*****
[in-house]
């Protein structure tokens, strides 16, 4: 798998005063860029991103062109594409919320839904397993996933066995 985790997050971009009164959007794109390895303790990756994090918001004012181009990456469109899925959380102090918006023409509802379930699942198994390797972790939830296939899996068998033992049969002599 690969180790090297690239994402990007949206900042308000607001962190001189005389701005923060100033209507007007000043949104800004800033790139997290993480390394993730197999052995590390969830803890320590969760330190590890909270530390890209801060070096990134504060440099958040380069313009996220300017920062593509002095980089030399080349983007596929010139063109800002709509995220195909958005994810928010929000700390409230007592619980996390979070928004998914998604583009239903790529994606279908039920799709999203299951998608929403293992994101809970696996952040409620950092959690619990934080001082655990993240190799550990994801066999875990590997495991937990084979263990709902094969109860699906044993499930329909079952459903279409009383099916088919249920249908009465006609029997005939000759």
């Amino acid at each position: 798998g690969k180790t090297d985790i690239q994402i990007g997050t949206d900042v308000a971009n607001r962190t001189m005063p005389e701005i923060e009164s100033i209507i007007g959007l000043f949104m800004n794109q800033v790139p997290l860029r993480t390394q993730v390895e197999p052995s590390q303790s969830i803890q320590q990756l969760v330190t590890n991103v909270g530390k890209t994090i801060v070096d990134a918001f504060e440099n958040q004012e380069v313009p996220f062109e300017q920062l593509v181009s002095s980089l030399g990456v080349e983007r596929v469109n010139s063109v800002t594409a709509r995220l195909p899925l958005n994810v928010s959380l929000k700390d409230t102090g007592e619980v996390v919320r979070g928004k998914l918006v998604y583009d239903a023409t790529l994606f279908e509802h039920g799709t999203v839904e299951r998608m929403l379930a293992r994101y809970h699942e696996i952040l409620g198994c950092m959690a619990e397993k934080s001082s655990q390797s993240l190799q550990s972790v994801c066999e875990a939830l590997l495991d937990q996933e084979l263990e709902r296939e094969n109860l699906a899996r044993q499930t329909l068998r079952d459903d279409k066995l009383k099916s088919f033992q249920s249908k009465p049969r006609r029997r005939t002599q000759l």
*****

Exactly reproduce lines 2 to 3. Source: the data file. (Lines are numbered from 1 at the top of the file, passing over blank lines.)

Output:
């Protein structure tokens, strides 16, 4: 798998005063860029991103062109594409919320839904397993996933066995 985790997050971009009164959007794109390895303790990756994090918001004012181009990456469109899925959380102090918006023409509802379930699942198994390797972790939830296939899996068998033992049969002599 690969180790090297690239994402990007949206900042308000607001962190001189005389701005923060100033209507007007000043949104800004800033790139997290993480390394993730197999052995590390969830803890320590969760330190590890909270530390890209801060070096990134504060440099958040380069313009996220300017920062593509002095980089030399080349983007596929010139063109800002709509995220195909958005994810928010929000700390409230007592619980996390979070928004998914998604583009239903790529994606279908039920799709999203299951998608929403293992994101809970696996952040409620950092959690619990934080001082655990993240190799550990994801066999875990590997495991937990084979263990709902094969109860699906044993499930329909079952459903279409009383099916088919249920249908009465006609029997005939000759």
């Amino acid at each position: 798998g690969k180790t090297d985790i690239q994402i990007g997050t949206d900042v308000a971009n607001r962190t001189m005063p005389e701005i923060e009164s100033i209507i007007g959007l000043f949104m800004n794109q800033v790139p997290l860029r993480t390394q993730v390895e197999p052995s590390q303790s969830i803890q320590q990756l969760v330190t590890n991103v909270g530390k890209t994090i801060v070096d990134a918001f504060e440099n958040q004012e380069v313009p996220f062109e300017q920062l593509v181009s002095s980089l030399g990456v080349e983007r596929v469109n010139s063109v800002t594409a709509r995220l195909p899925l958005n994810v928010s959380l929000k700390d409230t102090g007592e619980v996390v919320r979070g928004k998914l918006v998604y583009d239903a023409t790529l994606f279908e509802h039920g799709t999203v839904e299951r998608m929403l379930a293992r994101y809970h699942e696996i952040l409620g198994c950092m959690a619990e397993k934080s001082s655990q390797s993240l190799q550990s972790v994801c066999e875990a939830l590997l495991d937990q996933e084979l263990e709902r296939e094969n109860l699906a899996r044993q499930t329909l068998r079952d459903d279409k066995l009383k099916s088919f033992q249920s249908k009465p049969r006609r029997r005939t002599q000759l």